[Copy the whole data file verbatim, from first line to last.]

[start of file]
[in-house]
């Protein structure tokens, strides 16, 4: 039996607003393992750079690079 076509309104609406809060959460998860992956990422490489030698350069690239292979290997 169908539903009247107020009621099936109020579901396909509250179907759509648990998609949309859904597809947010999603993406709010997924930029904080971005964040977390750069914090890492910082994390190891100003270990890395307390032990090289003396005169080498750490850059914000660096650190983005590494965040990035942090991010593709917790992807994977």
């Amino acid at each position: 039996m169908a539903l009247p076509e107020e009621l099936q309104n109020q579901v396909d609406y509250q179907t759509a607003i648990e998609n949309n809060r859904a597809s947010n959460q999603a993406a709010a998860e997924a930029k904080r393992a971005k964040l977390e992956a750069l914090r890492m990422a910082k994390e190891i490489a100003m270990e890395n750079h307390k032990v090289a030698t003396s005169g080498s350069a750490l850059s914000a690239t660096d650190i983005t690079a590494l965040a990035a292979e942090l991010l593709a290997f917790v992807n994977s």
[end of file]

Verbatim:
[in-house]
């Protein structure tokens, strides 16, 4: 039996607003393992750079690079 076509309104609406809060959460998860992956990422490489030698350069690239292979290997 169908539903009247107020009621099936109020579901396909509250179907759509648990998609949309859904597809947010999603993406709010997924930029904080971005964040977390750069914090890492910082994390190891100003270990890395307390032990090289003396005169080498750490850059914000660096650190983005590494965040990035942090991010593709917790992807994977």
């Amino acid at each position: 039996m169908a539903l009247p076509e107020e009621l099936q309104n109020q579901v396909d609406y509250q179907t759509a607003i648990e998609n949309n809060r859904a597809s947010n959460q999603a993406a709010a998860e997924a930029k904080r393992a971005k964040l977390e992956a750069l914090r890492m990422a910082k994390e190891i490489a100003m270990e890395n750079h307390k032990v090289a030698t003396s005169g080498s350069a750490l850059s914000a690239t660096d650190i983005t690079a590494l965040a990035a292979e942090l991010l593709a290997f917790v992807n994977s």